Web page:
10 Apps That Make Chromebooks Feel Like a Real Desktop

1. Gmail Offline

Gmail Offline is exactly what it sounds like, an offline version of Gmail that uses a cached version of your Gmail data to let you respond to email when you are offline. After you compose a message and hit send, it will hold the email until you connect to the internet again and it will send it. Perfect for business travelers, this app allows you to catch up on your online work when you don’t have internet access.  You can download Gmail Offline from the Chrome Web Store, or you can select “enable offline” through your standard Gmail app settings.

2. Pixlr

For users who do low-level image editing, the Pixlr Editor offers a free, browser-based photo editing tool for Chromebooks. Pixlr Editor comes from Pixlr, which also makes editing tools for mobile.  The app has the standard editing tools—red eye reduction, spot heal, filters (you have got to have some filters), and level adjustment. It doesn’t have the horsepower you get with Photoshop, but it has everything the average user would need to edit a profile pic or create a meme.

3. Numerics Calculator & Converter

The Numerics Calculator & Converter is a calculator for math and data nerds that can be used by ordinary people. It can work offline and it has a variety of options for customization.  One of the most impressive aspects of this app is the option for users to create their own custom functions using JavaScript.

4. Wunderlist

If you are like me, the quality of your workflow is contingent on the lists you make. With Wunderlist, you can create beautiful task lists and to-do lists that are synced across all of your devices, as long as you have a Wunderlist account.

5. Feedly

Chromebook users who are looking to collect and digest content more fluidly should look no further than Feedly. Available for free in the Chrome Web Store, Feedly lets users aggregate the content from other sites into a personalized interface. Feedly empowers people to connect to the sources of information they care about and access that content as it arrives.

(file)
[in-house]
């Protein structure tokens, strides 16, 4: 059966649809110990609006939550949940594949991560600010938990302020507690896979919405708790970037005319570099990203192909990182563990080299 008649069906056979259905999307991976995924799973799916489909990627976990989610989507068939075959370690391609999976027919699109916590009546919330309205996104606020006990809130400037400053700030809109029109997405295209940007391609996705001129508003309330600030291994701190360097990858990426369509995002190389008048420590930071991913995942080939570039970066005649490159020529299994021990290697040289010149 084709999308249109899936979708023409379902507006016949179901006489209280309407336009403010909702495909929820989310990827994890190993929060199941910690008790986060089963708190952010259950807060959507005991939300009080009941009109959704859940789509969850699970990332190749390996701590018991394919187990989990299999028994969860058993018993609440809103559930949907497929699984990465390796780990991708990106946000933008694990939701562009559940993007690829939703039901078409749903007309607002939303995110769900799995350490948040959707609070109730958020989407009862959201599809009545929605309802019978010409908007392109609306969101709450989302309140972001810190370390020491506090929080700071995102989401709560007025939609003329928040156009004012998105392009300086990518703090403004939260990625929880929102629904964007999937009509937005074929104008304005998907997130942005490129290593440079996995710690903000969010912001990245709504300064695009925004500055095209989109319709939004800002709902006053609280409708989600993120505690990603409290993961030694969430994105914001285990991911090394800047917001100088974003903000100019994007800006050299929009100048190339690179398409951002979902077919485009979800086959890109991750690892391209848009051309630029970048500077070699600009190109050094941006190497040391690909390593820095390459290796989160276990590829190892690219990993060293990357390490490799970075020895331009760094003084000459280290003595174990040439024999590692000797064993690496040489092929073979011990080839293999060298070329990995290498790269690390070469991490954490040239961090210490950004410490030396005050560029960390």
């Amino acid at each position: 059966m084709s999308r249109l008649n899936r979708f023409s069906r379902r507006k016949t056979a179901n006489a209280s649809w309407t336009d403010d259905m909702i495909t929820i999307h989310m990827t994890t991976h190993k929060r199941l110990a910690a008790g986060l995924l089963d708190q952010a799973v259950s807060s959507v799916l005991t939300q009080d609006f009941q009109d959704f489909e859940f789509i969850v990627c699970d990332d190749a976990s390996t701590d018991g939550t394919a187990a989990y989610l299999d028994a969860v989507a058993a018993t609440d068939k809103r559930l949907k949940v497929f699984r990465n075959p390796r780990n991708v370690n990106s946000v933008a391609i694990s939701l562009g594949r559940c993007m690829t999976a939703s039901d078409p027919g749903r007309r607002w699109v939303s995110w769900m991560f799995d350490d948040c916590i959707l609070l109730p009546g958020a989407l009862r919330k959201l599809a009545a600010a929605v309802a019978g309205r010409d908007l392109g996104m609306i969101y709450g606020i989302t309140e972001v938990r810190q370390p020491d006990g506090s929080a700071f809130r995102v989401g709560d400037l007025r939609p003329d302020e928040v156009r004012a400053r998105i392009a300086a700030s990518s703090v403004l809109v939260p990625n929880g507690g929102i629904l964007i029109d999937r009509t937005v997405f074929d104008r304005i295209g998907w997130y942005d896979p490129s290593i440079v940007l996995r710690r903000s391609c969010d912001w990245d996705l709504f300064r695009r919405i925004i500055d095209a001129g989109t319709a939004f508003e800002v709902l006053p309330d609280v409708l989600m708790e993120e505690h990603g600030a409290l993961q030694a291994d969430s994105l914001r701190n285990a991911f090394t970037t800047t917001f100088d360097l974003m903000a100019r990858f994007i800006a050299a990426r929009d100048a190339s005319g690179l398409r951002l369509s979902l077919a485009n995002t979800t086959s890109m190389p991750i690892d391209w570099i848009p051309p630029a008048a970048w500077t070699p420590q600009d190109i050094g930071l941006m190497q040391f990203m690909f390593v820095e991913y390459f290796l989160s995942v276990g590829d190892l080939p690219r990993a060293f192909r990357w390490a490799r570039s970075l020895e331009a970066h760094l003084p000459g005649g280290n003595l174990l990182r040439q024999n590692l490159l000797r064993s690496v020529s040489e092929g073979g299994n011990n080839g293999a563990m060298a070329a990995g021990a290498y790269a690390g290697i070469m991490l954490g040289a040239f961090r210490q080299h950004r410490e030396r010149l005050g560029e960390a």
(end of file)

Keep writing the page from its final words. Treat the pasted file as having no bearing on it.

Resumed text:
6. Clipular

No good apps list would be complete without a screen capture tool. Clipular lets users clip images they find on the web, organize them, and save them to their Google Drive. I’m usually a proponent of the using the standard lasso tool that comes with your OS, but Clipular offers some unique extras.

7. ShiftEdit

ShiftEdit is an online integrated development environment (IDE) for Chromebooks. Think about it as Wunderlist for developers in the sense that you can develop across platforms.  “The goal of ShiftEdit is to supplement and eventually replace desktop IDEs. The project is in a similar vein to other web apps such as Gmail and Google Docs, which allow you to seamlessly pick up where you left off from one device to another.

8. imo messenger

For a standard IM-type chat, the Google+ Hangouts extension works well. But, for users who are looking to integrate chat from sites such as Facebook, imo messenger is a great option. Users can share pictures, text, and video with friends on imo, and there is also the option for browser-to-mobile video calls.

9. Google Keep

Check out Google Keep for simple note-taking and saving articles to read later. Users can save URLs, text, and images, while also being able to annotate saved content with additional notes or labels.

10. WeVideo

WeVideo is a video-editing app for Chrome that has three different editing modes to accommodate beginners and experts alike. Users can drag and drop media files into the video timeline and add a title or theme from the app.  “WeVideo is the only true cloud-based offer for the mobile and cloud generation which is device agnostic and provides an adaptive interface allowing creators to move easily between different levels, based on their experience and familiarity with video editing,” said CEO Jostein Svendsen.

The information in this post was taken from an article by Conner Forrest in TechRepublic, follow this link for the complete article and more details on each app.